Adelina Marini, 1 March 2010
If I was president Obama I would also not attend the regular US-EU summit in Europe in April. It would be as if a high and very precious guest is coming to your place for a planned dinner and instead of a kind reception, good discussion, nice atmosphere and delicious food, the guest appears to be in the centre of a family row which threatens to go out of control.
Currently the EU is in a total chaos, especially in terms of its institutions because the numerous small and not that small compromises, which form the Lisbon Treaty, started to blow off just like land mines. Now it is evident that the Treaty does not state explicitly who the boss is, no matter that the document's pretenses were exactly this problem to be clarified. Thus, the administration of the American president is not aware who should the president meet with - it is the president of the European Council Herman van Rompuy or the president of the Commission - Jose Manuel Barroso, or the Spanish prime minister Jose Luis Rodriguez Zapatero, whose country is now holding the rotation presidency by the end of June?
Not less disputes causes the position of the High Representative for External Relations, entrusted to the British baroness Catherine Ashton. Recently she was severely criticised for not attending a regular defence ministers meeting with senior NATO leadership. Instead, she indulged attending the inauguration ceremony of the new Ukrainian president Victor Yanukovich. Some EU member states murmured that the previous EU High Representative for Foreign Policy and Security Javier Solana never missed these meetings and that the ceremony in Kiev could have been attended by Barroso or Zapatero.
These statements clearly show that the Lisbon Treaty definitely does not bring the clarity which it was created for in the first place.
Furthermore, the European Parliament voted last week a resolution announcing that more employees must be appointed in the institution, so that it could respond to the new functions the Lisbon Treaty gave it. This caused serious rows about the need of adjustment of the budget of the Parliament which is already approved and cannot be changed. The only thing that can be changed is whether the money for some activities could be reduced for the sake of others.
And today the British daily the Guardian published an article in which, quoting a secret German document, reports that Germany and France are alarmed at the prominence of British officials in the new EU diplomatic service being formed under Ashton. According to the document, Britain "has grabbed an "excessive" and "over-proportionate" role".
Berlin and Paris are anxious that they are losing the battle to win key positions in the new service which is to be the main vehicle for projecting European power globally under the Lisbon Treaty.
The funny thing about this story is that it was Germany and France that insisted the most, the chief of the diplomatic service to be nondescript and not very popular person exactly to prevent him or her from "grabbing power". Yet during the election of baroness Ashton and of the European president Herman van Rompuy there was heavy bargaining, again in terms of the biggest European powers (France, Germany and Britain) not to lose influence. Instead, they caused each other chess-mate.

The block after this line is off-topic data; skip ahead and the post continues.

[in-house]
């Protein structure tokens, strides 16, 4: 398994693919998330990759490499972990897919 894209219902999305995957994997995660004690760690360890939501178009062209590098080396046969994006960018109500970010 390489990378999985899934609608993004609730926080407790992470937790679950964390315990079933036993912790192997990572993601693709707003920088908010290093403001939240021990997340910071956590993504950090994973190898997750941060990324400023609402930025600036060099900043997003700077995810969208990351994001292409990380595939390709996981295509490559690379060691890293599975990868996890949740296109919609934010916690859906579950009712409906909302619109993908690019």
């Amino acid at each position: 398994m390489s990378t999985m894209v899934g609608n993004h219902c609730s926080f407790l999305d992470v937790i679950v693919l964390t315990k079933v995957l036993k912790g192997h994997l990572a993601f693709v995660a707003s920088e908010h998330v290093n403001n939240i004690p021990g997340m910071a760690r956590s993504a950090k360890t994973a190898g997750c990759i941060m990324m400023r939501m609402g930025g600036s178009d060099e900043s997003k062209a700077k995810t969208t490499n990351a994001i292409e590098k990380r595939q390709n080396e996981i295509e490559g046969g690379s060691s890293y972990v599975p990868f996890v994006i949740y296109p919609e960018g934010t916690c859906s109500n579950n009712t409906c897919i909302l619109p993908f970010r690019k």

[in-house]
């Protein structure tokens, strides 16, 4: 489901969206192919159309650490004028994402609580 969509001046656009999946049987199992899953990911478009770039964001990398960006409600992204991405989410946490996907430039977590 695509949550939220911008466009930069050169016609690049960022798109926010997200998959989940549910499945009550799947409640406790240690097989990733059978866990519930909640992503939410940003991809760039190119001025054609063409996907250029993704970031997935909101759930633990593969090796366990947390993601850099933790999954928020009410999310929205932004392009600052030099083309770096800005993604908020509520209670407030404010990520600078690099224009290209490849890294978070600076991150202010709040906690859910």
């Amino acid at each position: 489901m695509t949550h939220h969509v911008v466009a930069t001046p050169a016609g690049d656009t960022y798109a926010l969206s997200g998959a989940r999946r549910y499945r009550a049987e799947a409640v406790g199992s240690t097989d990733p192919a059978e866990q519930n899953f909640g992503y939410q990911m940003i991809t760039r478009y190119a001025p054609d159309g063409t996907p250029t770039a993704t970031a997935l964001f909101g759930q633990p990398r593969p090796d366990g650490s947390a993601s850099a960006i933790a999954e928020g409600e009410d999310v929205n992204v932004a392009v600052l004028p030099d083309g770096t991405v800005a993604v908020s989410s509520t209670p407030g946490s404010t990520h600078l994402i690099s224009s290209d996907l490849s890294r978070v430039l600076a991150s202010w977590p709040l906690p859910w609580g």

Let us not forget that against the background of all this, the scandal with Greece's frauds is still brewing and boiling, which led to a serious turmoil in one of the biggest prides of Europe - the monetary union.
Now, imagine how the US president Barack Obama is arriving in Madrid (or Brussels, if by accident Van Rompuy won the battle). There are not many issues he can discuss right now with any of his European partners, because nothing is ready institutionally yet. The EU still cannot send special envoys at the hot spots around the planet nor can take an unanimous decision to sent more troops in Afghanistan, for example, because such a decision was left to the member states themselves. He cannot discuss the economic situation and financial regulation either, because the Union itself and the eurozone, especially, still have no answer how to proceed with Greece.
The US was also involved in the Greek drama after the revelations that American investment banks traded with Greek state debt, thus helping Athens to cover up its dire financial problems and join the euro area with all criteria fulfilled. A strong signal for the lack of a need for another Transatlantic summit was sent in the Autumn during the previous regular summit too.
This is why, maybe, although it did not want to, the EU should use 2010 for reflection - first because it needs time to build its new institutions up, as envisaged in the Reform Treaty and, second, to think how exactly to use them.
Of course, there is a third choice, but it is too pessimistic and we will not share it now ... for now.